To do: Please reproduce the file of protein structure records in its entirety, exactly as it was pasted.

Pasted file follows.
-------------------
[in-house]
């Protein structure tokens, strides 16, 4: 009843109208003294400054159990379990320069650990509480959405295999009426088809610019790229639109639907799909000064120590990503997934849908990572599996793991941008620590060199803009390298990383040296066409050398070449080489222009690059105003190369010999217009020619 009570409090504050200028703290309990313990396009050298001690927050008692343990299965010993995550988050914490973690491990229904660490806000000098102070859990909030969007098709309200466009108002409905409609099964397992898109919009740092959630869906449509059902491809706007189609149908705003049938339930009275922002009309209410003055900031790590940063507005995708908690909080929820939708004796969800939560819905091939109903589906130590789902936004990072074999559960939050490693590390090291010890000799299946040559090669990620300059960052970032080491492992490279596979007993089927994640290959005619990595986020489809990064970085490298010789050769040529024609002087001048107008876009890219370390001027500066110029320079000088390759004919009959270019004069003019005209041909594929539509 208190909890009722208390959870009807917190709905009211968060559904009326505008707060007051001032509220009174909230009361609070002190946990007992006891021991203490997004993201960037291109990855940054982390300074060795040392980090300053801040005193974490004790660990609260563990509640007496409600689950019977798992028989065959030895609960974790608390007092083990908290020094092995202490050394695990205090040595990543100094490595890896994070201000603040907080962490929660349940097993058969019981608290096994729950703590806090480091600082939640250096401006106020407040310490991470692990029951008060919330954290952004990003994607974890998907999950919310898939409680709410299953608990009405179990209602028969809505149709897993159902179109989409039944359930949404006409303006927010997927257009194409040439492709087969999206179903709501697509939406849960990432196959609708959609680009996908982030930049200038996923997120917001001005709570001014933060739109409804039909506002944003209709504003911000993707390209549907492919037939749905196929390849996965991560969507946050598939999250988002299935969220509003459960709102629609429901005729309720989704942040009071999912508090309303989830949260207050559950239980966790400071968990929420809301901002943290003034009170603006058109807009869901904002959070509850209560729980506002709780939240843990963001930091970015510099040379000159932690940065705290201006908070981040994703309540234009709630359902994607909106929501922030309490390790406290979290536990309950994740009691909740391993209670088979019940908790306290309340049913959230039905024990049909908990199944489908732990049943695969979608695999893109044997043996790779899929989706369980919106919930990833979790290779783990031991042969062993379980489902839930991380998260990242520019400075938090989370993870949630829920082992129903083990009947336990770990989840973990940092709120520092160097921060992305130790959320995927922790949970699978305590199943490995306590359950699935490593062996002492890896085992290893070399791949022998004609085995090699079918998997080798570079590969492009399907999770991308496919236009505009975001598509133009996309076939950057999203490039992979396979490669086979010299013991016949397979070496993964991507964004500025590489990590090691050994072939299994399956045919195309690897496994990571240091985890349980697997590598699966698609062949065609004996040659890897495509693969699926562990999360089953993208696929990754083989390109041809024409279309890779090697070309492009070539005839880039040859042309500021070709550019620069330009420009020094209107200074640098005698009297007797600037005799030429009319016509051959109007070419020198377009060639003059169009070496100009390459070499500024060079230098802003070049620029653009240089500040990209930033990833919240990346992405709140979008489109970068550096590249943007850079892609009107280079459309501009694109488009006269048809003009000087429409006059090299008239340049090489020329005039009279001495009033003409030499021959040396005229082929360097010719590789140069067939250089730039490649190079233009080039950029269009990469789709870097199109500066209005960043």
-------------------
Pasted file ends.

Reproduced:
[in-house]
């Protein structure tokens, strides 16, 4: 009843109208003294400054159990379990320069650990509480959405295999009426088809610019790229639109639907799909000064120590990503997934849908990572599996793991941008620590060199803009390298990383040296066409050398070449080489222009690059105003190369010999217009020619 009570409090504050200028703290309990313990396009050298001690927050008692343990299965010993995550988050914490973690491990229904660490806000000098102070859990909030969007098709309200466009108002409905409609099964397992898109919009740092959630869906449509059902491809706007189609149908705003049938339930009275922002009309209410003055900031790590940063507005995708908690909080929820939708004796969800939560819905091939109903589906130590789902936004990072074999559960939050490693590390090291010890000799299946040559090669990620300059960052970032080491492992490279596979007993089927994640290959005619990595986020489809990064970085490298010789050769040529024609002087001048107008876009890219370390001027500066110029320079000088390759004919009959270019004069003019005209041909594929539509 208190909890009722208390959870009807917190709905009211968060559904009326505008707060007051001032509220009174909230009361609070002190946990007992006891021991203490997004993201960037291109990855940054982390300074060795040392980090300053801040005193974490004790660990609260563990509640007496409600689950019977798992028989065959030895609960974790608390007092083990908290020094092995202490050394695990205090040595990543100094490595890896994070201000603040907080962490929660349940097993058969019981608290096994729950703590806090480091600082939640250096401006106020407040310490991470692990029951008060919330954290952004990003994607974890998907999950919310898939409680709410299953608990009405179990209602028969809505149709897993159902179109989409039944359930949404006409303006927010997927257009194409040439492709087969999206179903709501697509939406849960990432196959609708959609680009996908982030930049200038996923997120917001001005709570001014933060739109409804039909506002944003209709504003911000993707390209549907492919037939749905196929390849996965991560969507946050598939999250988002299935969220509003459960709102629609429901005729309720989704942040009071999912508090309303989830949260207050559950239980966790400071968990929420809301901002943290003034009170603006058109807009869901904002959070509850209560729980506002709780939240843990963001930091970015510099040379000159932690940065705290201006908070981040994703309540234009709630359902994607909106929501922030309490390790406290979290536990309950994740009691909740391993209670088979019940908790306290309340049913959230039905024990049909908990199944489908732990049943695969979608695999893109044997043996790779899929989706369980919106919930990833979790290779783990031991042969062993379980489902839930991380998260990242520019400075938090989370993870949630829920082992129903083990009947336990770990989840973990940092709120520092160097921060992305130790959320995927922790949970699978305590199943490995306590359950699935490593062996002492890896085992290893070399791949022998004609085995090699079918998997080798570079590969492009399907999770991308496919236009505009975001598509133009996309076939950057999203490039992979396979490669086979010299013991016949397979070496993964991507964004500025590489990590090691050994072939299994399956045919195309690897496994990571240091985890349980697997590598699966698609062949065609004996040659890897495509693969699926562990999360089953993208696929990754083989390109041809024409279309890779090697070309492009070539005839880039040859042309500021070709550019620069330009420009020094209107200074640098005698009297007797600037005799030429009319016509051959109007070419020198377009060639003059169009070496100009390459070499500024060079230098802003070049620029653009240089500040990209930033990833919240990346992405709140979008489109970068550096590249943007850079892609009107280079459309501009694109488009006269048809003009000087429409006059090299008239340049090489020329005039009279001495009033003409030499021959040396005229082929360097010719590789140069067939250089730039490649190079233009080039950029269009990469789709870097199109500066209005960043």